Four Tips for Serving LGBTQ Young People in Rural Communities

A rural landscape.

As executive director of Tumbleweed Runaway Program in Billings, MT, Sheri Boelter understands the challenges of serving lesbian, gay, bisexual, transgender and questioning youth in rural places. Residents may hold onto traditional beliefs about gender and identity, making it less likely to find a visible, strong-knit LGBTQ community. Typically, rural service providers are also more limited and spread out, a situation that makes it harder for young people to get the services and support they need.

Based in a community where “you’re not likely to see same-sex couples walk down the street holding hands,” Boelter’s agency strives to help young people and their families overcome these obstacles by presenting itself as a safe, supportive environment for everyone. That message begins at Tumbleweed’s door, marked by the universal pink triangle and green circle depicting a safe zone for LBGTQ people and their allies.

Boelter shared four steps rural agencies can take to make their services and their communities welcoming to young people regardless of sexual orientation or gender identity.

1. Extend your definition of family. Tumbleweed staff often bring in aunts, uncles and other relatives when helping a young person come out to or seek acceptance from their loved ones. Working with extended families acknowledges the dynamics that can occur when relatives live near each other and expands the young person’s circle of support. Begin the conversation by giving family members a basic overview of terms like sexual identity and gender identity and expression, Boelter says. That way, you'll get everyone on the same page before turning the conversation toward more personal circumstances.

2. Partner with communities of faith. Churches can make powerful allies in promoting acceptance and tolerance, Boelter says, because of their leadership role in the community and influence with local families. When she talks to local congregations about her agency and the need for LGBTQ services, she brings along a youth who can be a face and name for the issue.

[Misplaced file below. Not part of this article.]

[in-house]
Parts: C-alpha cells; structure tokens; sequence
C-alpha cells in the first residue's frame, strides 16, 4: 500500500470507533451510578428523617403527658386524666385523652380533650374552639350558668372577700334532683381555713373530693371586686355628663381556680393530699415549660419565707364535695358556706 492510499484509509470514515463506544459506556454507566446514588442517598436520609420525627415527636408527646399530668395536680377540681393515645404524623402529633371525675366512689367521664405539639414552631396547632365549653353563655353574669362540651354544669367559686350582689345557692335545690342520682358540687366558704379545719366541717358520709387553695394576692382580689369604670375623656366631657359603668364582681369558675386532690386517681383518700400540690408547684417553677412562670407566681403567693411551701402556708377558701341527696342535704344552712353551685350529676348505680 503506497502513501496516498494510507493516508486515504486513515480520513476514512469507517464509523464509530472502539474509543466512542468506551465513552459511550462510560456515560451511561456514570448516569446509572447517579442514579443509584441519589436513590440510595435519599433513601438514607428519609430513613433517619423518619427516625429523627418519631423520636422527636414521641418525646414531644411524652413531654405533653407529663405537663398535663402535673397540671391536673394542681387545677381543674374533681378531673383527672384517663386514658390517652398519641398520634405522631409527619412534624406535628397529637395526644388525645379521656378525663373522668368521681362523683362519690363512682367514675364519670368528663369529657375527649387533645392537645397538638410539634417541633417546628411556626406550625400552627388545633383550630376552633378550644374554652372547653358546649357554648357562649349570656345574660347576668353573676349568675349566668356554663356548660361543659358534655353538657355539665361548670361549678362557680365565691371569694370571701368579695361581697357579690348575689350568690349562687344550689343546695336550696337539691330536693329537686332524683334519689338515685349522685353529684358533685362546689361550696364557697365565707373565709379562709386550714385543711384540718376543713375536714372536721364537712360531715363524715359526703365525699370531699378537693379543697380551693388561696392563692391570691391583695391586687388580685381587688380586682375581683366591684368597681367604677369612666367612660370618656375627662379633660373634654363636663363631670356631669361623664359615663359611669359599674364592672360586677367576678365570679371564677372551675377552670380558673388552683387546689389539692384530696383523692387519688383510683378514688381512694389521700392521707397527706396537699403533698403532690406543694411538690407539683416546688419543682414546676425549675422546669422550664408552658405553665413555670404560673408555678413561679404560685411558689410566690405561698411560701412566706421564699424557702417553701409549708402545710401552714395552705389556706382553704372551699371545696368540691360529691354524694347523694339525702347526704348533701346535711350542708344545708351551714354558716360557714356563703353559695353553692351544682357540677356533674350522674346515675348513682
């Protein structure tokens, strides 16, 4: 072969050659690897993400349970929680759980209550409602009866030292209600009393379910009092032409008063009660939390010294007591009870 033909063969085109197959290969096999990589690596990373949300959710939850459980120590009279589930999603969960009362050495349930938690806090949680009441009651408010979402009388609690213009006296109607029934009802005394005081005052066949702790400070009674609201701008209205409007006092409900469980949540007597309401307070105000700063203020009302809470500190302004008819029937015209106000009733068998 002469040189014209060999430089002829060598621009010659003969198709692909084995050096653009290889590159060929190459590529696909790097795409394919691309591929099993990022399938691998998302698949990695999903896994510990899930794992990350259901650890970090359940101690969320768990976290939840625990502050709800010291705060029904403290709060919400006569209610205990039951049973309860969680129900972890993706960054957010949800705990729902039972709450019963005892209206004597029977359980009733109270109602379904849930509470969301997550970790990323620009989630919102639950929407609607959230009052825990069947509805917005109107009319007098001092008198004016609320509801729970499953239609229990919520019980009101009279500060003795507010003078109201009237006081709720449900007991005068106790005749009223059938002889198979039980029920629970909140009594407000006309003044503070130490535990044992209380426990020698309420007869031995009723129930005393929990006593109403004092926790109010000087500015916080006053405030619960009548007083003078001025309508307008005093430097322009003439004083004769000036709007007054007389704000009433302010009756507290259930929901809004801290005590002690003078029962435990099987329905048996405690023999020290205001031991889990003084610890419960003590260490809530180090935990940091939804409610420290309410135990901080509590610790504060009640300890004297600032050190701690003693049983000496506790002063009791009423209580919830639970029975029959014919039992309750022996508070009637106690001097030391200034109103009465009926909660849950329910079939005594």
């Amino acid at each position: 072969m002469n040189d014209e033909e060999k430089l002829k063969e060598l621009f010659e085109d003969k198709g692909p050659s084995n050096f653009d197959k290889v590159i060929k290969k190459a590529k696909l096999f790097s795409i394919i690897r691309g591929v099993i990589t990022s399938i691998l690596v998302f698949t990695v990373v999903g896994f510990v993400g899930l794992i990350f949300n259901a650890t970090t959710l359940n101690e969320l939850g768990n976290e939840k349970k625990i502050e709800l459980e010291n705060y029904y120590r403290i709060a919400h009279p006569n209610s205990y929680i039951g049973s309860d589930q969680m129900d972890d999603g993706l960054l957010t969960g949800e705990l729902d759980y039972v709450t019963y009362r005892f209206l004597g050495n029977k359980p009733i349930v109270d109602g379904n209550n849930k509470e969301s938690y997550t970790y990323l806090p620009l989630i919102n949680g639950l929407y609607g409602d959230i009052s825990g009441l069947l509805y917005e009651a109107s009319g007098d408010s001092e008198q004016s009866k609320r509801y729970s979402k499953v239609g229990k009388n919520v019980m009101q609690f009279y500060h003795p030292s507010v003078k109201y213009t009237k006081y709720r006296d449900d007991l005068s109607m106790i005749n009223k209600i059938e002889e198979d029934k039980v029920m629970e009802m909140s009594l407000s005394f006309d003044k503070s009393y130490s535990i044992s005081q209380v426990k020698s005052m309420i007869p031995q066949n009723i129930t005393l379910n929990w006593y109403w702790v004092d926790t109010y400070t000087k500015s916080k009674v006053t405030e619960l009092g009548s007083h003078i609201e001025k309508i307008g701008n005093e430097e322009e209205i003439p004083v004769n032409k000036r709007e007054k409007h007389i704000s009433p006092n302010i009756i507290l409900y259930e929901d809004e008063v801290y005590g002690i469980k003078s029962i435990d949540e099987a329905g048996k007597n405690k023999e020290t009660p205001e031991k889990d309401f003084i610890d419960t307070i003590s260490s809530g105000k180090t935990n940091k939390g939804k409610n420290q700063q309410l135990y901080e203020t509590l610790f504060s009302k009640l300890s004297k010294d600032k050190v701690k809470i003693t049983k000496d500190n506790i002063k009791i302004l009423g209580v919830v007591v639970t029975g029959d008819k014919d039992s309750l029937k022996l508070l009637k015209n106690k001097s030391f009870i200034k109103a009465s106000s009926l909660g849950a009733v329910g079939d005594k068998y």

“There’s something very compelling about showing a young person who would rather live outside in 6-degree weather than live in the gender they’re assigned into,” she says. “We flip the conversation so that [members of the congregation] view these young people’s lives from a place of compassion rather than judgment.”

3. Educate health care providers. When medical professionals understand LGBTQ issues, young people get better care. For example, when dealing with sexual assault, community health centers and hospitals often set protocols that assume the incident occurred between a man and a woman. Assigning a male nurse to a young man raped by another man, however, may incur further trauma. Tumbleweed encourages local medical providers to let sexual assault victims decide whom they would like to perform a medical or rape-kit exam.

4. Work your community’s small network. One of the good things about living in a rural area, Boelter says, is that people tend to know each other. When Tumbleweed began advocating for school-based LGBTQ support groups, for example, they already had strong relationships with administrators and counselors at the three local high schools, where they had established onsite food and clothing pantries. And because Boelter chairs the community’s continuum of care for people experiencing homelessness, she is able to ensure local homelessness advocates understand the needs of young people.

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